Concealed carry without a permit in MI? Here’s where it’s already allowed

LANSING, Mich. — If passed, Michigan could join the ranks of at least 12 other states in the nation to allow gun owners to carry a concealed weapon without needing a permit or training.

Republican-sponsored bills in the House look to remove the restriction of needing a concealed pistol license to carry a concealed weapon. A person who is not legally allowed to carry a gun by the state or federal government would still be prohibited from carrying a weapon. However, people convicted of certain misdemeanors would be able to carry concealed weapons even though they're not eligible for a permit.

Permits would become optional, but federal background checks to purchase a firearm from a licensed dealer would remain mandatory.

Advocates argue that law-abiding citizens can already carry a firearm openly without a permit, fees or a training requirement under current state law so it should be no different if the weapon is concealed.

“I understand how it looks on its face, but this card it doesn’t make me responsible and safe," said Tom Lambert, president of Michigan Open Carry Inc., pointing to his CPL permit.

“The responsibility doesn’t lie in a piece of plastic. It lies in the person.”

Lambert, a vocal proponent for gun rights in the state, says he supports and encourages training but argues it's about restoring constitutional rights which would not put more people at risk of gun violence.

“A lot of people like to create a dynamic of rights versus safety and that’s not how we see it," he said. "It's the same thing; the more we respect the rights, the safer people are.”

Lambert also cited other concerns with the so-called “coat tax:" the cost of paying for a concealed pistol license and having to renew it every few years.

Lambert says that as the law stands today, if people were to walk down the street with pistols on their hips, they would be fine. But if they didn’t have a concealed license, were to put on a coat and it were to obscure the pistol, that citizen could be now be charged with a felony.

"We're charging good people with felonies for trying to exercise their right," he said.

The legislation is essentially identical to a package of bills introduced in early 2016. Then, just six states—Alaska, Arizona, Arkansas, Kansas, Maine and Vermont—had permitless or 'Constitutional carry' laws on the books.

Currently, at least 12 states allow concealed carry without a permit.

Now at least 12 states—with the addition of Idaho, Missouri, New Hampshire, North Dakota, South Carolina and West Virginia—allow concealed carry without a permit.

Legislatures in a handful of other states, including Alabama, Texas and Wisconsin, are considering the idea. In South Dakota, permitless gun laws passed by lawmakers were later vetoed by the state's Republican governor.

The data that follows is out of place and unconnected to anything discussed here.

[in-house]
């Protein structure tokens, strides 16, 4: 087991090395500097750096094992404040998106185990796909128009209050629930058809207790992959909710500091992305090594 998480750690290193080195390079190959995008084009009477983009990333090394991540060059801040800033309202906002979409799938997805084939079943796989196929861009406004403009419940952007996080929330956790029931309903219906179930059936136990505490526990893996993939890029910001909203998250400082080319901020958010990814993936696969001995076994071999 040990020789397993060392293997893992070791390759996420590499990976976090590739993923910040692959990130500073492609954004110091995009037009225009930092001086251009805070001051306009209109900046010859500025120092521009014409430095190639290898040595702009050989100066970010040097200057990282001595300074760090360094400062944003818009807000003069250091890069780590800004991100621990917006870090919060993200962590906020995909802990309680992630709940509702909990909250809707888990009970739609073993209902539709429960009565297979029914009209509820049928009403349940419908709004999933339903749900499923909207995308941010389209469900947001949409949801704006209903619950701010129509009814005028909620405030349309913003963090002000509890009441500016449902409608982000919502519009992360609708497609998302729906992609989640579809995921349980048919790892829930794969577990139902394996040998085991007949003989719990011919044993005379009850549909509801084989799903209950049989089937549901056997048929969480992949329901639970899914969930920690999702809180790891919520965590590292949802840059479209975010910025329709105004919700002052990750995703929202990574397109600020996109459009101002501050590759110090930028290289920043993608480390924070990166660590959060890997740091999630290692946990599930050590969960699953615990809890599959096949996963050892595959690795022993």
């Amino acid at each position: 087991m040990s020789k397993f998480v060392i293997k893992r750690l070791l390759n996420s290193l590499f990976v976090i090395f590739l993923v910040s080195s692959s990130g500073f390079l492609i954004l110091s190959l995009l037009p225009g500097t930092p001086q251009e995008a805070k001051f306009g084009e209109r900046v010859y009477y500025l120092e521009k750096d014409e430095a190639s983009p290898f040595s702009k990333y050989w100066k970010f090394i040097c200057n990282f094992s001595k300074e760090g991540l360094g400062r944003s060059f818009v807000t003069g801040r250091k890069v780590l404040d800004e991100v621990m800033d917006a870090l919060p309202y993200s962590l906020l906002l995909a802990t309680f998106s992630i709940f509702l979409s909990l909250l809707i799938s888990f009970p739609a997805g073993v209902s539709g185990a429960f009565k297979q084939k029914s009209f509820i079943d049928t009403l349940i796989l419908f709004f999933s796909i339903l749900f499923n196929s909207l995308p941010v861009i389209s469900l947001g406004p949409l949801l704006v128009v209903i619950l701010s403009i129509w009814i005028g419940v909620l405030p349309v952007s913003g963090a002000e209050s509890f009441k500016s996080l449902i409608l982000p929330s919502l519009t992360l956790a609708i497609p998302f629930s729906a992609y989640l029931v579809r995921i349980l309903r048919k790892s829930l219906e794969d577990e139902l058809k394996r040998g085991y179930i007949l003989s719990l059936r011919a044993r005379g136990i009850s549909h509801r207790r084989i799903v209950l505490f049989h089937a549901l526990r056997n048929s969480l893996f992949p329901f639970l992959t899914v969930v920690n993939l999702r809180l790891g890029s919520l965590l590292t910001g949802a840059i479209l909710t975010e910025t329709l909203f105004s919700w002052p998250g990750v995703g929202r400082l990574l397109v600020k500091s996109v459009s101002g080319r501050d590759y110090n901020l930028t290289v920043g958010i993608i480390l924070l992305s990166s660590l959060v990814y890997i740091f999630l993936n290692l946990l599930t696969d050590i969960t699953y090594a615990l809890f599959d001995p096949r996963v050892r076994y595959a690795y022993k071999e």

This year, permitless carry bills were introduced in 28 states but passed in just two states.

The proliferation of eased gun restrictions happening in states nationwide is a troubling trend, says Annie Vandenberg with Moms Demand Action.

"Lowering the bar on who is allowed to carry hidden loaded weapons in public is reckless," Vandenberg said. "It doesn’t do anything to keep Michigan residents safe.”

The Michigan Sheriff’s Association is among groups publicly opposing the legislation, citing concerns about public and officer safety.

"I think that speaks volumes," Vandenberg said in reference to the sheriff's association's opposition.

"As a mom and a Michigan resident, I want to do everything I can to support law enforcement, and if law enforcement is telling us this change would make their job harder and it’d make it harder for them to keep us safe, I think we need to listen to them.”

The Michigan State Police said as of Friday there were 616,508 approved concealed pistol licenses in the state. The department voiced similar opposition, but is working with legislators on it.

The bills were voted out of the House Judiciary Committee last week and are expected to soon be voted on in the Republican-led House.

The Associated Press contributed to this report.

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22 comments

  • 2A All the way.

    First- the criminals are already carrying weapons.
    Second- A person carrying without a CPL ( or CCW) would still NOT have the all the benefits ( or rights) of a person with a CPL.
    Third- CPL permits would still be available. they aren’t trashing the CPL program.

    One example: A person carry without a CPL could not carry in a car. they would be required to stow their weapon, JUST like people who only “open carry”
    Another would be carrying in another state.

    I have a CPL and I am concerned about this, but I keep being reminded that criminals already carry their stolen weapons illegally and have no respect for the law to begin with.
    I carry 24/7 and am never more than a few feet from my weapon. the criminals where basically given permission during the last presidential administration and we have the huge spike in crime to prove it.

    An armed society is a polite society- see history for the facts behind that statement.

    • Asmodeus Krang (@Asmodeus_Krang)

      Actually if this passes you’d have all the rights of a CPL within the state of Michigan. Meaning I could leave a loaded handgun in my glove box without a CPL or I could get in my car and and drive off without having to disarm and unload the weapon. That’s part of the reason this bill was drafted was to reduce the unnecessary handling of firearms.

      • Asmodeus Krang (@Asmodeus_Krang)

        Here’s the section of the bill I’m refering to:
        (l) AN INDIVIDUAL WHO IS 21 YEARS OF AGE OR OLDER AND WHO IS
        21 NOT OTHERWISE PROHIBITED FROM POSSESSING A FIREARM.
        22 (2) AN INDIVIDUAL WHO IS CARRYING A CONCEALED PISTOL UNDER
        23 SUBSECTION (1)(l) AND WHO DOES NOT HAVE A LICENSE TO CARRY A